What is your favourite part about being an artist?

Freedom. Not exactly physical freedom but the freedom of thought and that I could channel my curiosity into things that I’m interested in. I mean everyone who has a career is relatively interested in what they are doing, but with me, it’s very free. I can read about space today or robots next week — which is what I’m interested in — because I feel it’s the future of mankind. I feel like in the future we are all going to be robots. Seriously, we would look back and think “can’t believe we used to have flesh and blood 

Dhabut Tungsuwan, Balm, No Filter, interview with Dhabut Tungsuwan, The Standard Bangkok, The Standard London, emerging thai artist

What is a character you would like to play from a TV show or movie?

As a kid, I always related to the cool, bad guy that becomes good at the end, like the terminators. The really powerful, badass guys. I think there is some sort of attraction to being evil; dark but not actually being dark, but rather misunderstood or redeeming yourself. I always appreciate those kind of characters — anti-heroes.

If you could only choose one song to play every time you walked into a room for the rest of your life, what would it be?

Lessons by SOHN is really good. It’s one of the songs that take you on a journey and it’s kind of dark.

Who do you think is the most underrated artist?

There is a friend of mine named Christian. I think he is insane. He is interested in making his own pigments at the moment and he is into Buddhism. He’s from London actually and I feel he doesn’t have enough recognition.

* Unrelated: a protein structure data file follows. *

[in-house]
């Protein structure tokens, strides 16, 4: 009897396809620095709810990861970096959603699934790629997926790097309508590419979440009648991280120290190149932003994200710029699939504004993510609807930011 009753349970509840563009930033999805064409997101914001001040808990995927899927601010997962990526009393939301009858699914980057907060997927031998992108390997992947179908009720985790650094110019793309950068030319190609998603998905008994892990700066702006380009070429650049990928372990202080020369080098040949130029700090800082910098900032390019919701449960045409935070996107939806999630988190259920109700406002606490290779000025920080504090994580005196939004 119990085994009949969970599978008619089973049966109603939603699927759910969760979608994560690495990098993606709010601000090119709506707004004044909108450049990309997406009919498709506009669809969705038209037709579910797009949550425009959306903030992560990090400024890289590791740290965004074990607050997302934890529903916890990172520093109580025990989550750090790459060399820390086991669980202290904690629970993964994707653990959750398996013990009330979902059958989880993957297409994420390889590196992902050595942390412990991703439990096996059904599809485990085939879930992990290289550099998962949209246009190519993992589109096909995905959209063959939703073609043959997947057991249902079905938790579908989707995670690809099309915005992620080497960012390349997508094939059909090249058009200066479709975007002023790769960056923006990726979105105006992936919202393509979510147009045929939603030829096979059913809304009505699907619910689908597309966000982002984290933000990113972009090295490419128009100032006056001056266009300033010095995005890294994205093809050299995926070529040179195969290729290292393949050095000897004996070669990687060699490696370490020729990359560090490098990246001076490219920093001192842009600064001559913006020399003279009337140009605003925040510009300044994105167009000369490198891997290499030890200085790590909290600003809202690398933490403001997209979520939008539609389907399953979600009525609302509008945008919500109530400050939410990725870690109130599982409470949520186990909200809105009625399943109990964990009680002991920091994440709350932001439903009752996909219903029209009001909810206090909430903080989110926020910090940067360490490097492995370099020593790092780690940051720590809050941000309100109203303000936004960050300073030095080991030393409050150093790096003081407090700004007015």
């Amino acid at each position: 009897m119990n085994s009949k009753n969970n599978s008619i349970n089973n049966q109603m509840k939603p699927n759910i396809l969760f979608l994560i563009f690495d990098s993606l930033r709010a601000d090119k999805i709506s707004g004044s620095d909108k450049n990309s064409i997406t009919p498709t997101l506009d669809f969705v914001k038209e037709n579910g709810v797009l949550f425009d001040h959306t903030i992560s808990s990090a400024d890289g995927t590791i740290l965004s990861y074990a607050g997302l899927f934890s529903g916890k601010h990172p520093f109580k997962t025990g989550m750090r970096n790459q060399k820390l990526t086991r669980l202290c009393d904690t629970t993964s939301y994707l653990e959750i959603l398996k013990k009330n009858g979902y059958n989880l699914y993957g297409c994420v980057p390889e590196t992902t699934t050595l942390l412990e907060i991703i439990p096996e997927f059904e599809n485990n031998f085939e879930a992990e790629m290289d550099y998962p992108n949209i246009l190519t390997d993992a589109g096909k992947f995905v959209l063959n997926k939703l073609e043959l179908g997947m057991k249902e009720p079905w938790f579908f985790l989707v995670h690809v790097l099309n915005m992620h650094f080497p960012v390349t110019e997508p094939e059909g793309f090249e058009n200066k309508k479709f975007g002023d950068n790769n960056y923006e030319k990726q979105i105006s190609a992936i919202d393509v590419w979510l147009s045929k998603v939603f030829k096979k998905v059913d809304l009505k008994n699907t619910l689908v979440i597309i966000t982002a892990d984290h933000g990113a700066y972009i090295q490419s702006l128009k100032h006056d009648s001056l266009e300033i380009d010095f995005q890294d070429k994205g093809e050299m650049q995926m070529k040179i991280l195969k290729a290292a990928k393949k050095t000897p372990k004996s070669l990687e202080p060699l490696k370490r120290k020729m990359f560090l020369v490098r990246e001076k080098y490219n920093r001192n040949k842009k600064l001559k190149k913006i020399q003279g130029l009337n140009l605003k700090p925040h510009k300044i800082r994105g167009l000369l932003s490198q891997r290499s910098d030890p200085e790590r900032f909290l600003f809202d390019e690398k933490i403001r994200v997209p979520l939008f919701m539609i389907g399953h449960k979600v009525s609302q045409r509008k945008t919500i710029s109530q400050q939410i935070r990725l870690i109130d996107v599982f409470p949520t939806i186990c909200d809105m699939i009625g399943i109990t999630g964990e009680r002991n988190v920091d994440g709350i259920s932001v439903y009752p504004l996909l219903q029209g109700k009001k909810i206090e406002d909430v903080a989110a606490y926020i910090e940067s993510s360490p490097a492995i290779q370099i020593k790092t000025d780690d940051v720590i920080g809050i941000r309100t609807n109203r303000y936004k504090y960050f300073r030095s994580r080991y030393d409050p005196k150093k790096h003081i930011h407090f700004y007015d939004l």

Who is your favourite artist?

Adam Savage who did MythBusters on Discovery Channel. He used to be a prop maker and he made all these props for films including franchise movies like Star Wars. I’ve always been inspired by him because he is the kind of guy who is so passionate — he loves what he does so much. He could tell you about screws and you’d be interested!

If you were not an artist, what would you be?

I would probably do something related to computer science. Be a coder, or make apps, because that’s interesting and it’s a lot of money. I think I understand the basics as I’ve read some stuff but these things you really have to study and dedicate your time.

 

What is an Instagram account you’re obsessed with?

I don’t have one. I don’t spend that much time on Instagram, probably just an hour a day, mostly just replying to messages.

I spend a lot of time on YouTube and I watch a bunch of random stuff like cooking videos, but I don’t really cook that much. I watch the cooking videos from Adam Ragusea – he’s like a professor, very technical, and I like the whole process of learning.
Another one on YouTube: Nardwuar the Human Serviette – he’s insanely intelligent. He interviews artists and deeply researches about their childhood. He interviewed almost everyone from Travis Scott to Nirvana.

Dhabut Tungsuwan, Balm, No Filter, interview with Dhabut Tungsuwan, The Standard Bangkok, The Standard London, emerging thai artist

What are you currently reading?

21 Lessons for the 21st Century by Yuval Noah Harari and Life 3.0: Being Human in the Age of Artificial Intelligence by Max Tegmark. 

If you were to write an autobiography, what would the title be?